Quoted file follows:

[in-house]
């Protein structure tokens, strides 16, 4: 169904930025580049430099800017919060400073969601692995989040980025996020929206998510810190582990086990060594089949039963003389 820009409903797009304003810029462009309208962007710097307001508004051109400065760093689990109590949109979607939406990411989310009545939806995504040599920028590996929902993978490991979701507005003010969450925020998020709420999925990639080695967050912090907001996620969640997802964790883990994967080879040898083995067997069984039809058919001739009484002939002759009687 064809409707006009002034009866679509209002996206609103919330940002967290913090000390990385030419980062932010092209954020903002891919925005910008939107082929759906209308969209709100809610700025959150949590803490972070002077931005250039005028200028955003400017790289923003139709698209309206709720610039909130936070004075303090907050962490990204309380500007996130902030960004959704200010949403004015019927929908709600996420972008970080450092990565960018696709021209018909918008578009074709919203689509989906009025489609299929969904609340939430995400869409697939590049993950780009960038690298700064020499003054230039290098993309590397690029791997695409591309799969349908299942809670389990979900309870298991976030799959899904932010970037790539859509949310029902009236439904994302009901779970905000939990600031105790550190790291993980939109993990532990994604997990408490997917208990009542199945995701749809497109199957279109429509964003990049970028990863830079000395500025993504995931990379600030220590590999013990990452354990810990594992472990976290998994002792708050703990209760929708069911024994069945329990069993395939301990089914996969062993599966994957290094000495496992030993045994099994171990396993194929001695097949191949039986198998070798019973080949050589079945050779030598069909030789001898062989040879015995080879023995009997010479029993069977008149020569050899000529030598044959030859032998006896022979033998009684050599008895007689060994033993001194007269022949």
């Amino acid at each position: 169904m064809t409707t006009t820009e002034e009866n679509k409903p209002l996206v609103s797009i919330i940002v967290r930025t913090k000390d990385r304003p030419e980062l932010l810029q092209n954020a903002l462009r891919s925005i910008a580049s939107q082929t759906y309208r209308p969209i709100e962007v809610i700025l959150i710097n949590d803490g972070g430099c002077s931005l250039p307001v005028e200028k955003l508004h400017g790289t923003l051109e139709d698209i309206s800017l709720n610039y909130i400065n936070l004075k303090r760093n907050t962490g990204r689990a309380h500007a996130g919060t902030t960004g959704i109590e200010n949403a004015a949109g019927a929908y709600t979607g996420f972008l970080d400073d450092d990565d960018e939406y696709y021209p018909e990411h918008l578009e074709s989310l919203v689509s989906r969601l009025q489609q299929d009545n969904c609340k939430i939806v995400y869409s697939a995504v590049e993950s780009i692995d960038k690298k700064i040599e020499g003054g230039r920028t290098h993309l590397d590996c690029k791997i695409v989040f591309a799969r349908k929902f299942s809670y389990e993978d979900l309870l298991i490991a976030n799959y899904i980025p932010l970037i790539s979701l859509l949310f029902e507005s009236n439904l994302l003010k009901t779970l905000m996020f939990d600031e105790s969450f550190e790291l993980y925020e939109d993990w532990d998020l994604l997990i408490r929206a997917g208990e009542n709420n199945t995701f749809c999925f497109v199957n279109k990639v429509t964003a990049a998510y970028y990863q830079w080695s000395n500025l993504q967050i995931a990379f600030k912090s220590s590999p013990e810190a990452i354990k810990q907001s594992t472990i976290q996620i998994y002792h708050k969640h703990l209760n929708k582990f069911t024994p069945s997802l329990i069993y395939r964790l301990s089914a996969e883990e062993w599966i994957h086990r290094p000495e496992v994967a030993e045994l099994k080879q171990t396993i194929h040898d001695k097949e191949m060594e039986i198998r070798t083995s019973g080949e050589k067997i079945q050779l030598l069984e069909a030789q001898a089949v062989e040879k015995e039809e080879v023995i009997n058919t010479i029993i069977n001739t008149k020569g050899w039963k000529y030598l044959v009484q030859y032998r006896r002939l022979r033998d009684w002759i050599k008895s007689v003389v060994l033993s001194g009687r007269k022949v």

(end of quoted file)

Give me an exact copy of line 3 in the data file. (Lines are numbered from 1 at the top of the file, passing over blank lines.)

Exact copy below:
């Amino acid at each position: 169904m064809t409707t006009t820009e002034e009866n679509k409903p209002l996206v609103s797009i919330i940002v967290r930025t913090k000390d990385r304003p030419e980062l932010l810029q092209n954020a903002l462009r891919s925005i910008a580049s939107q082929t759906y309208r209308p969209i709100e962007v809610i700025l959150i710097n949590d803490g972070g430099c002077s931005l250039p307001v005028e200028k955003l508004h400017g790289t923003l051109e139709d698209i309206s800017l709720n610039y909130i400065n936070l004075k303090r760093n907050t962490g990204r689990a309380h500007a996130g919060t902030t960004g959704i109590e200010n949403a004015a949109g019927a929908y709600t979607g996420f972008l970080d400073d450092d990565d960018e939406y696709y021209p018909e990411h918008l578009e074709s989310l919203v689509s989906r969601l009025q489609q299929d009545n969904c609340k939430i939806v995400y869409s697939a995504v590049e993950s780009i692995d960038k690298k700064i040599e020499g003054g230039r920028t290098h993309l590397d590996c690029k791997i695409v989040f591309a799969r349908k929902f299942s809670y389990e993978d979900l309870l298991i490991a976030n799959y899904i980025p932010l970037i790539s979701l859509l949310f029902e507005s009236n439904l994302l003010k009901t779970l905000m996020f939990d600031e105790s969450f550190e790291l993980y925020e939109d993990w532990d998020l994604l997990i408490r929206a997917g208990e009542n709420n199945t995701f749809c999925f497109v199957n279109k990639v429509t964003a990049a998510y970028y990863q830079w080695s000395n500025l993504q967050i995931a990379f600030k912090s220590s590999p013990e810190a990452i354990k810990q907001s594992t472990i976290q996620i998994y002792h708050k969640h703990l209760n929708k582990f069911t024994p069945s997802l329990i069993y395939r964790l301990s089914a996969e883990e062993w599966i994957h086990r290094p000495e496992v994967a030993e045994l099994k080879q171990t396993i194929h040898d001695k097949e191949m060594e039986i198998r070798t083995s019973g080949e050589k067997i079945q050779l030598l069984e069909a030789q001898a089949v062989e040879k015995e039809e080879v023995i009997n058919t010479i029993i069977n001739t008149k020569g050899w039963k000529y030598l044959v009484q030859y032998r006896r002939l022979r033998d009684w002759i050599k008895s007689v003389v060994l033993s001194g009687r007269k022949v």